Queries, Marketing, and Talismans

It’s been a little over a year since Tales of the Talisman volume 10, issue 4 hit the streets and I thought I’d take this opportunity to update you on the magazine’s hiatus.

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I took the break, in part, to finish three novels under contract. Where those stand is as follows: The Brazen Shark was published earlier this year. I just turned in the first round of galleys for The Astronomer’s Crypt. I still need to write Owl Riders. My goal is to work on that novel this autumn and winter. Lurking in the background was also the anthology which is now called Maximum Velocity: The Best of the Full-Throttle Space Tales. As I mentioned last weekend, construction of that book is well underway.

I’m also conducting an experiment to see whether it’s a better business decision for Hadrosaur Productions to focus its publishing efforts on anthologies rather than a magazine. That experiment is on-going and you are welcome to participate. If you’re a writer, we’re reading for the anthology Kepler’s Cowboys right now. Find out what we’re looking for at the Guidelines Page. If you’re a reader, be sure to visit my homepage at davidleesummers.com and sign up for my newsletter so you can be among the first to know when the book is released! Just as a brief update for those writers who have submitted, the first short-listed stories are with my co-editor Dr. Steve Howell right now to get his opinion. If you want to check on the status of a submission, please feel free to query.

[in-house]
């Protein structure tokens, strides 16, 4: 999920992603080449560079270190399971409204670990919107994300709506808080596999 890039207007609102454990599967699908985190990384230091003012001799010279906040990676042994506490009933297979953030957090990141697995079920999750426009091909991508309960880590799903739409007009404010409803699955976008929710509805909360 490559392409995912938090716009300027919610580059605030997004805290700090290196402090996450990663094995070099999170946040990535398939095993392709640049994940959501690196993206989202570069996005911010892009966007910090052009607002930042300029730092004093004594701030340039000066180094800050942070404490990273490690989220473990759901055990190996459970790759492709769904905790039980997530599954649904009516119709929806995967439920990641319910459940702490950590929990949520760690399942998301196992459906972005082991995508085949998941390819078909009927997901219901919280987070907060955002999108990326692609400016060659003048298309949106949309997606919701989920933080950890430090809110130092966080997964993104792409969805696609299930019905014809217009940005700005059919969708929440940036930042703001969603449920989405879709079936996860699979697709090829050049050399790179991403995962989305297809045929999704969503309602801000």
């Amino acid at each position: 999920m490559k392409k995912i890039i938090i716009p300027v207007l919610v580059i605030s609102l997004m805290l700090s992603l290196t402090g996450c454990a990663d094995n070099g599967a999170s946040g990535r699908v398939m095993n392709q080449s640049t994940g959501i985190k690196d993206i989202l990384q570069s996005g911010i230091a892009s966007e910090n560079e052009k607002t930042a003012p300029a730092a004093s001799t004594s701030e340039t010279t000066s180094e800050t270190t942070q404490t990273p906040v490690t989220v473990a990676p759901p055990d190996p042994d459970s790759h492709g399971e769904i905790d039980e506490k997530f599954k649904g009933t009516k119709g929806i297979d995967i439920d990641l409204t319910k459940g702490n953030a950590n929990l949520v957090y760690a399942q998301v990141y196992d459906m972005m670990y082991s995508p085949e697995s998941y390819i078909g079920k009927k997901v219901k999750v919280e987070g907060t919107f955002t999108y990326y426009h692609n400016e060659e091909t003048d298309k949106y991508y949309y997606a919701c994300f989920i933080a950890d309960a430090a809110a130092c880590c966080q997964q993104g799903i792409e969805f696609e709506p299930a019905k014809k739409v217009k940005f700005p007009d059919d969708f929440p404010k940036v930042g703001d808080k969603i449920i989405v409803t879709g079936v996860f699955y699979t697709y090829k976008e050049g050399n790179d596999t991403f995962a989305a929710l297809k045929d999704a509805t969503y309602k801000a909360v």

Which brings me to a brief digression for some writerly advice. Over the last few weeks, I’ve received a few queries about Tales of the Talisman and other projects. When writing a query, keep it short, on point, and avoid presumptuousness, no matter the reason for the query. A specific example comes to mind when someone queried to see if I’d be interested in reading an essay they’d written. About mid-way through the query, they said something to the effect: “This essay is longer than your guidelines specify, but the material is so interesting, I’m sure you’ll want to take a look.” A writer needs confidence, but this is not the best way to express it. Better would be a simple statement of the length. This would allow me to decide if I’m willing to bend the rules. Best would be to indicate willingness to work with the editor if changes are desired. In this case, don’t even indicate that it’s the length that’s at issue. The problem with the query letter was that it was so specific on the point of length that I suspected the author wouldn’t be willing to make any changes. Even if I had been buying essays for Tales of the Talisman, this would have made me less likely to consider the essay.